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It Costs How Much? How Not to be Surprised When it Comes to Servicing Your Car

Years ago, my spouse at the time decided to purchase a new vehicle. It was a surprise as I was hauled to the Fiat dealership for the big reveal of something I didn’t know was a potential, or even possible, purchase. The car was bellissima, but knowing where our finances were, I asked quite plainly, “Can we afford this?”

That newly financed $16,000 beauty, with its $260 monthly car payment, needed full coverage insurance until it was paid off. And, as you also live in Michigan, you know how expensive that can be (especially if you’re young and your credit is struggling). Therefore, the $260 monthly car payment escalated to almost $450 a month to include insurance. And maintenance was not included in that calculation.

The same went for the next car purchased. There is a surprised exclamation I’ve heard from my ex-spouse, many friends, customers and acquaintances in the many years I’ve been involved with the automotive industry: “I didn’t know it was going to be so expensive to own or fix this!”

In past years I’ve expressed this often: why was there such a lack of resources and education in providing the cost of ownership to car buyers? Why were buyers not looking more into the cost to own their car of interest or the problems other individuals had with their vehicles? Is there a way to build and provide maintenance schedules with costs prior to the purchase so customers can prepare and realistically know what it takes to keep their car in good running order?

Luckily, it is now 2020 and the digital age provides almost too much information on any and everything you need to know about your vehicle. Reviews, forums, manufacturer sites, dealership sites, etc…, can all give a glimpse into the added dollars you are investing into your big purchase.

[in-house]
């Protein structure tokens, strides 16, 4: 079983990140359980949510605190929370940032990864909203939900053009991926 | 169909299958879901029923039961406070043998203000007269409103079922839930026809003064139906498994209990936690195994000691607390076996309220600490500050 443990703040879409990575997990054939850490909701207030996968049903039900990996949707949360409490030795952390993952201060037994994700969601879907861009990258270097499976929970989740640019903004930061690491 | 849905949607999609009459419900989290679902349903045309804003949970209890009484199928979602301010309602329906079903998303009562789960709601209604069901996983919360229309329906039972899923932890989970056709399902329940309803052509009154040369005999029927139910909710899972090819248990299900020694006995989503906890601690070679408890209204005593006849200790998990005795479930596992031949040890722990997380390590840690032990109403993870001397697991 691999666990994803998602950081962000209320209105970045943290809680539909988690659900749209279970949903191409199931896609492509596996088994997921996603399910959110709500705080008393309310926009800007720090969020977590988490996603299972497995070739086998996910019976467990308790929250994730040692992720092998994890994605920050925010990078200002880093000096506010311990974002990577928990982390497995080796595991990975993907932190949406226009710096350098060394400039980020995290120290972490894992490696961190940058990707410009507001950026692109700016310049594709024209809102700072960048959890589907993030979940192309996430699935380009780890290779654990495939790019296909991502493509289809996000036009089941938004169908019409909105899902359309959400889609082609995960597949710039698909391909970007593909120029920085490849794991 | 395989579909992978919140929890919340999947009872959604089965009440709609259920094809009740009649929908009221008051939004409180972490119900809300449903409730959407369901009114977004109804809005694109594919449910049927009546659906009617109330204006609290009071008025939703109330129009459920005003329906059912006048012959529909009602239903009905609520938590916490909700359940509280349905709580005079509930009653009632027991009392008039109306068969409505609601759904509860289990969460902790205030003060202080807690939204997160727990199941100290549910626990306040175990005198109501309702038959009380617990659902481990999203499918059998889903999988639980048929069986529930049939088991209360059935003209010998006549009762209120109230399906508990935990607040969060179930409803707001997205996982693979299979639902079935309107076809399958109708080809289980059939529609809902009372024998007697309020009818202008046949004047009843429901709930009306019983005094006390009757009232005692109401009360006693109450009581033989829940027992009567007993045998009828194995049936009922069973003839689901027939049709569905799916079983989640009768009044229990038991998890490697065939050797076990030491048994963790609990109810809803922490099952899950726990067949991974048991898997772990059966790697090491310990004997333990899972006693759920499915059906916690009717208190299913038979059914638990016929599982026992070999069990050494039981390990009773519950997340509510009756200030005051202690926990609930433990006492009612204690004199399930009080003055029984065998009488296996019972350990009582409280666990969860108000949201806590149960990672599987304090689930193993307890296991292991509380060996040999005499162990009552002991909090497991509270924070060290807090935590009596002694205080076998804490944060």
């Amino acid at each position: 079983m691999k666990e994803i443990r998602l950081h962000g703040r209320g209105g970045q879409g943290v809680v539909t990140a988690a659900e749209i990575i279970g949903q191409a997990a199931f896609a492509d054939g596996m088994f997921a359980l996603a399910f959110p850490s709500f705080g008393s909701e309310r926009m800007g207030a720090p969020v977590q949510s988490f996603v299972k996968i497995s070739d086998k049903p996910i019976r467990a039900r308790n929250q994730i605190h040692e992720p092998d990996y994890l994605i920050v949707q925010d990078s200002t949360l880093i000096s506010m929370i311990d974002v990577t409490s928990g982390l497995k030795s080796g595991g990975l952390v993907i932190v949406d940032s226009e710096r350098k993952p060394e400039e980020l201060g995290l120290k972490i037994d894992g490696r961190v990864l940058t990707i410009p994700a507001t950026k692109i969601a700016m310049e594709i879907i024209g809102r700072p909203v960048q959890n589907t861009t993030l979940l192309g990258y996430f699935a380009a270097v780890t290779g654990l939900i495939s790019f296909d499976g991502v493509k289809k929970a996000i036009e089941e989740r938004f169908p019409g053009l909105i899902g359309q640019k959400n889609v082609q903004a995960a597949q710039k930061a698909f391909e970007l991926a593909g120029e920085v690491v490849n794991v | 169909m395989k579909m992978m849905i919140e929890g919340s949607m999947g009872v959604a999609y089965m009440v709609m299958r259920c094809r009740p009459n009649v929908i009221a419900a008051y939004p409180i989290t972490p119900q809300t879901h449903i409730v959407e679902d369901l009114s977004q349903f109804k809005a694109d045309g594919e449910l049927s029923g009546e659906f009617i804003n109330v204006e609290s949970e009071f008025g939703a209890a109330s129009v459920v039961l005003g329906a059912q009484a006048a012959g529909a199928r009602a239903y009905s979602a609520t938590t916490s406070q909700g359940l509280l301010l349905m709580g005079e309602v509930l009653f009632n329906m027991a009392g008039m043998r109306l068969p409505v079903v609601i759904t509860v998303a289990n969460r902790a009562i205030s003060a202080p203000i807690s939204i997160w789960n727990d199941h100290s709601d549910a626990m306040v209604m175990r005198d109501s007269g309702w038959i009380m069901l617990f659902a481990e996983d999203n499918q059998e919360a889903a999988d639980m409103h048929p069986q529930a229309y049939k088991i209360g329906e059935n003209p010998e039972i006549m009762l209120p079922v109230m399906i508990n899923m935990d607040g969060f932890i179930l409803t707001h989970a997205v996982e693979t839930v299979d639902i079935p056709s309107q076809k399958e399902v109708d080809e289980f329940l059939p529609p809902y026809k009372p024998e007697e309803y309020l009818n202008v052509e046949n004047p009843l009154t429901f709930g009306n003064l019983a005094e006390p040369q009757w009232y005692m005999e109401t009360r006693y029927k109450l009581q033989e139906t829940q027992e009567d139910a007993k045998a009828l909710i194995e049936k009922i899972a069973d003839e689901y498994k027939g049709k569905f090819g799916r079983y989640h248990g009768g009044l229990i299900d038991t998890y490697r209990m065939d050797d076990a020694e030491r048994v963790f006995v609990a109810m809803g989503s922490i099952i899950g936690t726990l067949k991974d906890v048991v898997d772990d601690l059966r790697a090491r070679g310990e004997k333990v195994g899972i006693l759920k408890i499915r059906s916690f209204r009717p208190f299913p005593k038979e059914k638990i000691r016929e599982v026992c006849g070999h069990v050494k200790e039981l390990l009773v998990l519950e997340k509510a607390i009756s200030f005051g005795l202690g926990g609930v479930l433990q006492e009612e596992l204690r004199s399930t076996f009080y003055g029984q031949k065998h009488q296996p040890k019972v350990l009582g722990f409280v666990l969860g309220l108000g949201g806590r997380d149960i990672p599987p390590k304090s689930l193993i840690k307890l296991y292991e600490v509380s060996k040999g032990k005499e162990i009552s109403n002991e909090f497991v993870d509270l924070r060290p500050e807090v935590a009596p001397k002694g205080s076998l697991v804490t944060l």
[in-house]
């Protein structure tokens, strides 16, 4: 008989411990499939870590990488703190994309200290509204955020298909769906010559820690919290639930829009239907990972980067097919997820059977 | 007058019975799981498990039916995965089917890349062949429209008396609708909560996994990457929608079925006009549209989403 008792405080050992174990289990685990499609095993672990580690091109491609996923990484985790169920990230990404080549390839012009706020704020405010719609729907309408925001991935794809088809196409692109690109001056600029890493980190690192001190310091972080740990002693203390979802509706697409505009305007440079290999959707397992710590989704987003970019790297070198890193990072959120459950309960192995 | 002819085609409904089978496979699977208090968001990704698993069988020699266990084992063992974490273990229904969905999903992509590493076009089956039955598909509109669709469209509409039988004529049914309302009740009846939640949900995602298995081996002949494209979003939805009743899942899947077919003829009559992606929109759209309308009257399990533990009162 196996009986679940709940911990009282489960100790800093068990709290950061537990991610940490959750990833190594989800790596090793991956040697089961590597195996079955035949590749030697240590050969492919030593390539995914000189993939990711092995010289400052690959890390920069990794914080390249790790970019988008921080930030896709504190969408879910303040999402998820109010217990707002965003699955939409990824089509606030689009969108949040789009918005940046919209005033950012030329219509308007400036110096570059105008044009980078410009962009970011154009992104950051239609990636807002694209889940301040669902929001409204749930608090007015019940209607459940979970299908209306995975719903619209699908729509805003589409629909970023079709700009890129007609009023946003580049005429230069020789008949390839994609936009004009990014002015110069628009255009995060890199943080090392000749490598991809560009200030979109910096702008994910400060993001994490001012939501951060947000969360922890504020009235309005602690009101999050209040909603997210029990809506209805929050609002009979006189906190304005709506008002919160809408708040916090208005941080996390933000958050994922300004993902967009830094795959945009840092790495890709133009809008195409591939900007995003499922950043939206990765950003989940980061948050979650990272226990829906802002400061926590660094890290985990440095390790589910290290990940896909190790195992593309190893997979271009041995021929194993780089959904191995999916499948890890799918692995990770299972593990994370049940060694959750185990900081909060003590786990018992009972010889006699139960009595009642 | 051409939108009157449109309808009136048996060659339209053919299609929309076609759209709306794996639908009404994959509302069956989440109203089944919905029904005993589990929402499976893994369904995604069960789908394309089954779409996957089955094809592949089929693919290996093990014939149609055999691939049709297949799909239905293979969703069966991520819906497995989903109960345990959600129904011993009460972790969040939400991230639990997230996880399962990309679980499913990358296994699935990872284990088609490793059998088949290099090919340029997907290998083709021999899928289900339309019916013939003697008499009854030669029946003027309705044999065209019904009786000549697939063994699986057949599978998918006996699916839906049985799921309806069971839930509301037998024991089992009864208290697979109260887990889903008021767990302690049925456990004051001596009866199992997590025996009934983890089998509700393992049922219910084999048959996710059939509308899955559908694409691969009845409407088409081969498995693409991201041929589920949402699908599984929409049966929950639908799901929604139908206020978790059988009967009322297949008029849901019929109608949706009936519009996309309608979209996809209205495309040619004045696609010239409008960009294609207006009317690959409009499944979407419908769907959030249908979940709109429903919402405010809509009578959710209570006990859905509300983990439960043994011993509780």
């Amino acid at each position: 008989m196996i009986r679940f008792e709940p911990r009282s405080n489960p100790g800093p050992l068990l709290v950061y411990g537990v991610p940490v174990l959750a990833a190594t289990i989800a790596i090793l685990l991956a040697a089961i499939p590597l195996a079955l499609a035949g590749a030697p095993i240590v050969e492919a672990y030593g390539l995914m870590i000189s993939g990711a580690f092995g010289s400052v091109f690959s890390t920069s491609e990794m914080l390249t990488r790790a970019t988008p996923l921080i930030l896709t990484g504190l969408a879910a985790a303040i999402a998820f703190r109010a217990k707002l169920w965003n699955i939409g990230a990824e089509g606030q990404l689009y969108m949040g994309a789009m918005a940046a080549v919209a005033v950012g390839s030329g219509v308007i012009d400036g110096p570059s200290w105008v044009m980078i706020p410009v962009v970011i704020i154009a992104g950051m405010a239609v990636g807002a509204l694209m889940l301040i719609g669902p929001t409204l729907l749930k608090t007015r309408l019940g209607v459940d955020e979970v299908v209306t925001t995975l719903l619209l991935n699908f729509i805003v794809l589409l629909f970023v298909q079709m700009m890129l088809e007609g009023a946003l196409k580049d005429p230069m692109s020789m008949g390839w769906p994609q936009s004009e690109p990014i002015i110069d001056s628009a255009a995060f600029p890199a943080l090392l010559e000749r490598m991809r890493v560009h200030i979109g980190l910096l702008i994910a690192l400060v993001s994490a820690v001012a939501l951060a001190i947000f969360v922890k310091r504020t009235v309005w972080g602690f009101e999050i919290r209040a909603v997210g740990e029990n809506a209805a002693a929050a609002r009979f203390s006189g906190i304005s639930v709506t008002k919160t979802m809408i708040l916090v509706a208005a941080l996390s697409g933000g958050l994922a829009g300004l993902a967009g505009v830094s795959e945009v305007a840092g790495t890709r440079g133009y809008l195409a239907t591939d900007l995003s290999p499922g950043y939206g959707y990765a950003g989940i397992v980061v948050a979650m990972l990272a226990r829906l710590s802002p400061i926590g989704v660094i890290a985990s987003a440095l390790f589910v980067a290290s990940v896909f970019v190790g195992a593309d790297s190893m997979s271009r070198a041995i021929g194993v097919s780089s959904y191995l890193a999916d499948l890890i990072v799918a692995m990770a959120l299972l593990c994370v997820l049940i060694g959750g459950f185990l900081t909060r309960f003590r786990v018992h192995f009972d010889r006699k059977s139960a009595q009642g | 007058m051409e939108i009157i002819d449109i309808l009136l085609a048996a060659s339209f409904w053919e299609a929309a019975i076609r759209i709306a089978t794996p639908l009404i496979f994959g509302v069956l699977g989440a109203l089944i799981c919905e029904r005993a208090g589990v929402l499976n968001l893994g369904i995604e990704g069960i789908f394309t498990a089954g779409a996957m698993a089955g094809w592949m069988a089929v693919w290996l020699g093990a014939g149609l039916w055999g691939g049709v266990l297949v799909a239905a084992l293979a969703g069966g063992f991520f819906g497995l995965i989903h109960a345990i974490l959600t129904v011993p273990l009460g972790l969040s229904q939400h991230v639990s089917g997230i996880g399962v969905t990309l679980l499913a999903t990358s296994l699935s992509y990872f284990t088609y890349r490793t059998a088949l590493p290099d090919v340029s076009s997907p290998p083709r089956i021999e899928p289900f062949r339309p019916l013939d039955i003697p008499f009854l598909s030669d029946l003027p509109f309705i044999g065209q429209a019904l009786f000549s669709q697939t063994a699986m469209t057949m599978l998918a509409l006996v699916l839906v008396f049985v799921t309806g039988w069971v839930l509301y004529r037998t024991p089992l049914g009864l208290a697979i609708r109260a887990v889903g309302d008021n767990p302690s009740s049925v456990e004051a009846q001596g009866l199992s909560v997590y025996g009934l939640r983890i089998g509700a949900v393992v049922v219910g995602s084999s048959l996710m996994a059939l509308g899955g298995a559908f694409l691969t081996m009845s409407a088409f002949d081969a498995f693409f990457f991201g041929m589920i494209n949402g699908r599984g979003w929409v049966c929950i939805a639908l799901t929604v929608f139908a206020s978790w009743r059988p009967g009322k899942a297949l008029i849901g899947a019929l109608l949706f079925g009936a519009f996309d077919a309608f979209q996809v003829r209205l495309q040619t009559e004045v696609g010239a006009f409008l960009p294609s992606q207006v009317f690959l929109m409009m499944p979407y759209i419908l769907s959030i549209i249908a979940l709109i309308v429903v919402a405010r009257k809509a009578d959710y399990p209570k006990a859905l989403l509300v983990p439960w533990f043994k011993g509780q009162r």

And investing is a way you have to look at it because it is likely the first or second largest purchase you will make, following a house. So you likely plan on having this vehicle around for a while.

Both Edmunds.com and Kelley Blue Book have cost-to-own calculators on their sites. They provide breakdowns of costs to include insurance, maintenance, fuel, taxes, state fees and repairs for the total five years. Edmunds.com takes it one step further in creating a breakdown chart showing the cost of each item each of the five years.

For either site, simply select the make, model and year. Edmunds also includes a style selection which can include engine, or other little differences, and zip code to account for average costs in your area.

Curious to test this for myself, I selected each of the vehicles I have been looking at to potentially purchase in the next year. Their average costs were near a $20,000 difference in ownership. Ouch.

NOTE: the costs in purchasing a new vehicle are very different from purchasing a used vehicle, especially if you are looking to do a Craigslist purchase. Those, if you aren’t a selfguided, seasoned car person, are the ones you really want to research before you purchase.

For the used vehicle you purchase, you have to account for the repairs or neglected maintenance items the seller may have decided not to fix prior to selling it. But your local dealership or trusted shop can look over it to help you figure out what is needed after your purchase.

A new vehicle has the benefit of warranty coverage to take care of any hiccups that may come up in manufacturing which are usually, if any, recalls. Typically, though, the first five years will be maintenance items like oil changes and tire rotations, cabin or engine air filters, etc.

And I can’t emphasize this enough: brand will also be a huge influence in cost. If it’s a luxury brand, there should be no surprise of a heftier bill at the end of your routine service visit compared to the same work on more economical brands. For example, my 1999 Mercedes E320 Wagon had a minimum $125 oil change, whereas my 2012 Chevrolet Cruze is around $55.

This isn’t aimed to scare you, but to make you more proactive and aware of what goes into taking care of your ride. This is also a great exercise for buyers, especially teens purchasing their first vehicle so they can understand what to expect in their newfound privilege of vehicle ownership. It is disheartening to hear so many individuals of all ages surprised at how much it costs to take care of their car, but a car is an intricate piece of mobile machinery where moving parts need to be maintained.

Lalita Chemello is a Detroit-born writer newly displaced to the west side of the state. She’s written/edited for New Roads lifestyle magazine and Panorama. Her other passions are photography, motorsports and screenwriting. You can also occasionally find her around town on her vintage two wheels.

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